High Vitamin D Level= High Testosterone Level

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Vitamin D is actually a hormone – one that regulates three percent of our genes. Among those genes are a few that are responsible for the production of testosterone in the Leydig cells. So vitamin D is an important vitamin, certainly once you realise that an overwhelming majority of the western population has too little vitamin D in their blood.

This is because our food contains too little vitamin D, so we have to rely mainly on the vitamin D that our body makes. When exposed to sunlight our skin cells convert cholesterol into vitamin D. But we get too little sunlight and are therefore unable to make enough vitamin D.

So does that mean that most men in the West therefore make too little testosterone?

This is the question that the Austrians set out to answer. So they examined the blood of 2300 men whose average age was just over sixty. Only eleven percent of them had sufficient vitamin D in their blood. And indeed: the more vitamin D the men had in their blood, the higher their testosterone levels and their concentration of free testosterone [FAI].

 

 

 

Now, the concentration of vitamin D in the blood fluctuates with the seasons. The vitamin D concentration is highest after the summer. And this is when the concentration of testosterone in men is highest, according to some studies.[Psychoneuroendocrinology. 2006 Aug;31(7):895-9.]The Austrians were able to confirm this relationship. The testosterone level and vitamin D level rise and fall in synch in the human body.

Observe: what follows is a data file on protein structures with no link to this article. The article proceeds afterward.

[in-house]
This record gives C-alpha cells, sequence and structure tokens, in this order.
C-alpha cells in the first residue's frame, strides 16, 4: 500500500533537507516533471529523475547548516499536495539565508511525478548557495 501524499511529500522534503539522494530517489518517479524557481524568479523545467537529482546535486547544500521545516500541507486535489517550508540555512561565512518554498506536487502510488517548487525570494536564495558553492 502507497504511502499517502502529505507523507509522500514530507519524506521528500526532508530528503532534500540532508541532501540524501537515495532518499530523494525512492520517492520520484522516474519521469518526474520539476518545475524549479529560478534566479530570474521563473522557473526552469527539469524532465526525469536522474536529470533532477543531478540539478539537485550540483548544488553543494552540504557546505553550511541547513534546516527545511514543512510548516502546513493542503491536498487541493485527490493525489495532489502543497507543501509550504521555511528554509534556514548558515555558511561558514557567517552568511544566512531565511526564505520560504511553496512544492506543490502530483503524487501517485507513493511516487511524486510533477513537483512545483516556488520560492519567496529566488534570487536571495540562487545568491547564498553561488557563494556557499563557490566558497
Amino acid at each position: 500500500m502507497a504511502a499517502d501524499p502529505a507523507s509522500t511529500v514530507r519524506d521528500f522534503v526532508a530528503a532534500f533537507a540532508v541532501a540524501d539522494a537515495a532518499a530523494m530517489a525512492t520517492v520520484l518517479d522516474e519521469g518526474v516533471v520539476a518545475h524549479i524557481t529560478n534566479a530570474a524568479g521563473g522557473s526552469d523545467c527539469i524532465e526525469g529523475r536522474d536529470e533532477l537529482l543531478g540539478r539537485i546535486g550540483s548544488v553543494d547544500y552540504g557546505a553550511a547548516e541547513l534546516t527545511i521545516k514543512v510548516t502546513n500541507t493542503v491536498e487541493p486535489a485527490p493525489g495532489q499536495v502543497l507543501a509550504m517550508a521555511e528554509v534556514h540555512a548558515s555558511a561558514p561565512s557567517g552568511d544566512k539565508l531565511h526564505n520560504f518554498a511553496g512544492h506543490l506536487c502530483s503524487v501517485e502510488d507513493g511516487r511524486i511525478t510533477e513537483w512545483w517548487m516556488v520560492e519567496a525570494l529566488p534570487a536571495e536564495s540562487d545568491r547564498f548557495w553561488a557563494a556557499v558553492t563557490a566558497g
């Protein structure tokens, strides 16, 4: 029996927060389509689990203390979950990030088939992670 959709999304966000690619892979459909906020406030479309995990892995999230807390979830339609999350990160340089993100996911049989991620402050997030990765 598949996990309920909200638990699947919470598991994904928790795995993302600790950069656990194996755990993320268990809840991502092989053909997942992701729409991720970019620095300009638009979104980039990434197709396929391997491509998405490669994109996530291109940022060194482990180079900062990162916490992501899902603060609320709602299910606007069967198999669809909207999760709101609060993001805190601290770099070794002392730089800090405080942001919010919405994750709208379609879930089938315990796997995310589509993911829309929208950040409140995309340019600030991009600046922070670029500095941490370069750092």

So if men make sure they have enough vitamin D in their blood, they’ll also make more testosterone. Vitamin D supplements are what come to mind: pretty strong supplements.

But although most multivitamin tablets contain vitamin D, most people who take these kind of supplements only have a slightly higher vitamin D level compared to people who do not take multivitamins. The Austrians also noticed this in their study. “Seventy-eight patients (2.4 per cent) reported taking vitamin supplements on a regular basis, which usually contained vitamin D3. Because 25(OH)D levels were only slightly higher in users of vitamin D preparations (mean 22.1 microg/l) compared with the remaining cohort (mean 17.2 microg/l), we decided to include these patients in the present analyses.”

If you look at the table above, you’ll see that the effect of multivitamins on the vitamin D level in the blood is too small to boost your testosterone level. You need to think of heavier vitamin D doses, between 400 and 1000 units per pill.

Fifty years ago German sports scientists discovered that power athletes made better progression in the season when they had high vitamin D levels in their blood. Maybe the Austrians have now discovered why.